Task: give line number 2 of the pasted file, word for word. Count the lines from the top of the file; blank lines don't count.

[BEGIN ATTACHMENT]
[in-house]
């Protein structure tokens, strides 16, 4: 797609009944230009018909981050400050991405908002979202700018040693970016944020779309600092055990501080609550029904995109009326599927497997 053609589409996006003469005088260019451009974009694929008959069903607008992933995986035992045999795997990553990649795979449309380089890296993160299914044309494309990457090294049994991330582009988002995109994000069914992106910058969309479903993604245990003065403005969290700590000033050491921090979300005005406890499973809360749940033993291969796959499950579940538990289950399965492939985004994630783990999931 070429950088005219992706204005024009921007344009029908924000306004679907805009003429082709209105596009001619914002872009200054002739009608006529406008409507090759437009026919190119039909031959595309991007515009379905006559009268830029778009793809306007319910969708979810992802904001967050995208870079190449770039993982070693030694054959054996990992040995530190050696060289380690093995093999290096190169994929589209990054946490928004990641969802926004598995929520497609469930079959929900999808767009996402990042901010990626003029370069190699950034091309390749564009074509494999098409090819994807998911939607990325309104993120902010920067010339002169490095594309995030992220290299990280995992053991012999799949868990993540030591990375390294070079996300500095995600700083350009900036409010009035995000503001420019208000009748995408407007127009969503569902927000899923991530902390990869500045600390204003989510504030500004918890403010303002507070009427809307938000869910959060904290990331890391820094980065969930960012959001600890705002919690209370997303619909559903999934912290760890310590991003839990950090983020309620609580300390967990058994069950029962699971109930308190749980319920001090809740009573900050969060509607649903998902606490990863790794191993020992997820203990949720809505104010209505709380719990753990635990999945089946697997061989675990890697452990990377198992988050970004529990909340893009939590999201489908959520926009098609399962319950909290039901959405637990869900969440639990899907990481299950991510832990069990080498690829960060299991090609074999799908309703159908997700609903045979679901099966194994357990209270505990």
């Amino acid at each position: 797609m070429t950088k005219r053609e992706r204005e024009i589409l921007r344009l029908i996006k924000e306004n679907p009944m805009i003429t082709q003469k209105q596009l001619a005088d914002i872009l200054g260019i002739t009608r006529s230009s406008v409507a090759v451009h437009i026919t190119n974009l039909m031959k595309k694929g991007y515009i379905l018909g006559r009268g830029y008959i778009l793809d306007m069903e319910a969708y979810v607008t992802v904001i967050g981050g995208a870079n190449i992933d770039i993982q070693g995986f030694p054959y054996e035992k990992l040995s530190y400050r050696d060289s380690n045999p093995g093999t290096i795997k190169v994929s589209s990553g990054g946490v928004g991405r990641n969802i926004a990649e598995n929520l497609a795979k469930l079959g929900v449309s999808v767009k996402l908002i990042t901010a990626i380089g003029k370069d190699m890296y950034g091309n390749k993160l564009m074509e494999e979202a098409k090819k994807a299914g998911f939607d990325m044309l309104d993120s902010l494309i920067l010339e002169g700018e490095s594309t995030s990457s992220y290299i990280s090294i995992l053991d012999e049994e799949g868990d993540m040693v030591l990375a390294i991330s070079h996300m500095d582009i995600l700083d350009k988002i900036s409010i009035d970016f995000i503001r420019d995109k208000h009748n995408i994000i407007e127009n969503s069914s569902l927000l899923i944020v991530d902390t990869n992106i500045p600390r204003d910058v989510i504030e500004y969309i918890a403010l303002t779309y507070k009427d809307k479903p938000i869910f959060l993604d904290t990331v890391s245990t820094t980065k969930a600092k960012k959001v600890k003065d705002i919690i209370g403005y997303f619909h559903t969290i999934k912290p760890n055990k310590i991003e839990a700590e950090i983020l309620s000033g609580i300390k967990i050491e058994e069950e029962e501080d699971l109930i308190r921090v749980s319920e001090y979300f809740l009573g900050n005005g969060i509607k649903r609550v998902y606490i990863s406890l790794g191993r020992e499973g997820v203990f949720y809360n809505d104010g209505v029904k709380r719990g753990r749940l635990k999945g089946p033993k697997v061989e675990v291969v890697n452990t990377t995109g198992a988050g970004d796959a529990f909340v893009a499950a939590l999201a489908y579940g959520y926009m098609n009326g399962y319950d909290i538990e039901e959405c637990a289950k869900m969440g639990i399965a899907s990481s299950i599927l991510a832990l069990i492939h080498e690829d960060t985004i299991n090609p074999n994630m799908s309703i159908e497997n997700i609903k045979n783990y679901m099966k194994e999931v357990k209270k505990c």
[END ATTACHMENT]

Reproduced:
């Protein structure tokens, strides 16, 4: 797609009944230009018909981050400050991405908002979202700018040693970016944020779309600092055990501080609550029904995109009326599927497997 053609589409996006003469005088260019451009974009694929008959069903607008992933995986035992045999795997990553990649795979449309380089890296993160299914044309494309990457090294049994991330582009988002995109994000069914992106910058969309479903993604245990003065403005969290700590000033050491921090979300005005406890499973809360749940033993291969796959499950579940538990289950399965492939985004994630783990999931 070429950088005219992706204005024009921007344009029908924000306004679907805009003429082709209105596009001619914002872009200054002739009608006529406008409507090759437009026919190119039909031959595309991007515009379905006559009268830029778009793809306007319910969708979810992802904001967050995208870079190449770039993982070693030694054959054996990992040995530190050696060289380690093995093999290096190169994929589209990054946490928004990641969802926004598995929520497609469930079959929900999808767009996402990042901010990626003029370069190699950034091309390749564009074509494999098409090819994807998911939607990325309104993120902010920067010339002169490095594309995030992220290299990280995992053991012999799949868990993540030591990375390294070079996300500095995600700083350009900036409010009035995000503001420019208000009748995408407007127009969503569902927000899923991530902390990869500045600390204003989510504030500004918890403010303002507070009427809307938000869910959060904290990331890391820094980065969930960012959001600890705002919690209370997303619909559903999934912290760890310590991003839990950090983020309620609580300390967990058994069950029962699971109930308190749980319920001090809740009573900050969060509607649903998902606490990863790794191993020992997820203990949720809505104010209505709380719990753990635990999945089946697997061989675990890697452990990377198992988050970004529990909340893009939590999201489908959520926009098609399962319950909290039901959405637990869900969440639990899907990481299950991510832990069990080498690829960060299991090609074999799908309703159908997700609903045979679901099966194994357990209270505990």